River of Time
The Carmans River got its start about 20,000 years ago in a valley cut through the Ronkonkoma Moraine when the glaciers retreated and the icy meltwater scoured the sediment deposits, exposing the groundwater table. Today about 94 percent of the Carmans is from groundwater.
Go back a couple of centuries and the English settlers who’d acquired the original patent from King William and Queen Mary in 1693 were starting to put the river to good use. Soon there’d be grist mills, lumber mills and fulling mills, which turned flax into cloth. Samuel Carman bought a mill in 1780 and his family lent the river their name. The mills are gone but not the lakes the mill dams created.
This river has a storied history. These days the state stocks the river with trout, but that wasn’t the case when Daniel Webster caught a 14-pound trout in Carmans River in 1824 and brought it to the fabled Delmonico’s restaurant for cooking. His catch was immortalized by a Currier & Ives engraving, and was the inspiration for the trout replica in the weathervane of old Southaven Presbyterian Church. Martin Van Buren and Theodore Roosevelt are just two of the illustrious Americans who’ve hunted and fished along the Carmans. Thanks to the well-endowed sportsmen of the Suffolk Club, led by millionaire August Belmont, the land around Hards Lake was preserved, later becoming the Southaven County Park, Suffolk’s first park in 1964. On the other side of Sunrise, the Wertheim National Wildlife Refuge, another generous donation from a rich benefactor, preserves the mouth of the river from future development.
Near Carmans’ headwaters a historical milestone with far-reaching significance that occurred in 1965 when a local woman, Carol Yannacone, saw workers from the Suffolk County Mosquito Control Commission dumping barrels of DDT into the river, causing a large fish kill at Upper Lake. With her prodding, her lawyer husband Victor Yannacone sued the county “in the name of generations yet unborn” to stop using the pesticide. Suffolk banned DDT in 1967, New York State followed suit in 1970, and the nation did so two years after that.
From the river’s near-death experience came another remarkable achievement a couple of years later, when two students from Bellport High School, Mike Butler and John Sailor, rode their bikes all the way to Albany to bring a sample of the Carmans’ “still-pure water” to Assemb. Bill Bianchi as the State Legislature was considering the Wild Scenic and Recreational Rivers Act. The publicity worked, and the Carmans was included in the “study” in 1974, and later became the first river in New York to be designated under the act. The law’s protections are narrow, according to activists, and not nearly as broad as the restrictions on development under the terms of the Pine Barrens Act that came two decades later.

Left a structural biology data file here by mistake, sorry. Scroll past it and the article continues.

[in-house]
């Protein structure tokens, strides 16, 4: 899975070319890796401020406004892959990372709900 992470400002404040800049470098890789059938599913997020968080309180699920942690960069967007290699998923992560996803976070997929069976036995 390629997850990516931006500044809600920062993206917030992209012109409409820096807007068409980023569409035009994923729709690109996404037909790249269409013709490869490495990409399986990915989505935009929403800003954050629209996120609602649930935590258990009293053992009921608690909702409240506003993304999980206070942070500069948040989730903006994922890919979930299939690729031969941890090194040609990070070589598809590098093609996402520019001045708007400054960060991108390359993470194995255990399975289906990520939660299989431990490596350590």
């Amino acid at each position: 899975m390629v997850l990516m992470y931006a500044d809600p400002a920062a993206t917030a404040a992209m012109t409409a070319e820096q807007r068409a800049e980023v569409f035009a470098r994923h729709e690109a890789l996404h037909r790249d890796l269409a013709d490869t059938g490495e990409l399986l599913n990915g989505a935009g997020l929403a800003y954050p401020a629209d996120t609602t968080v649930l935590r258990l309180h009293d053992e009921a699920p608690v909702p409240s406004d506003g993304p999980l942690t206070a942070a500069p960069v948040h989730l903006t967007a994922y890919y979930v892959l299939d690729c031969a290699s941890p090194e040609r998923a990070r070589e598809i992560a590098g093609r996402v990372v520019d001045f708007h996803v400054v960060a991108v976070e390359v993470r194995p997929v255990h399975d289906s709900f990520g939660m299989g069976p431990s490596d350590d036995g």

The Carmans is one of three rivers in the Pine Barrens and environmentalists say it would gain more protection if the core preservation area of the Pine Barrens Act were expanded to include more of its watershed. Under the act, 52,500 acres are in the core preservation area, and 47,500 acres are in the compatible growth area. So far 9,000 acres in the core in Brookhaven are protected outright, according to Supervisor Lesko, and ideally his Carmans River plan was going to add 3,570 acres more. All told, he wanted to use about 566 acres, a scant amount of Brookhaven’s 165,000 acre total, to accommodate multi-family housing by transferring Pine Barrens credits to selected receiving areas.
Lesko thought the Pine Barrens Act was a good model and he looked to the Carmans River Partnership, formed over a decade ago to prevent Home Depot from building on a 15-acre parcel on the east bank of the river just north of the Sunrise Highway, to lay the groundwork.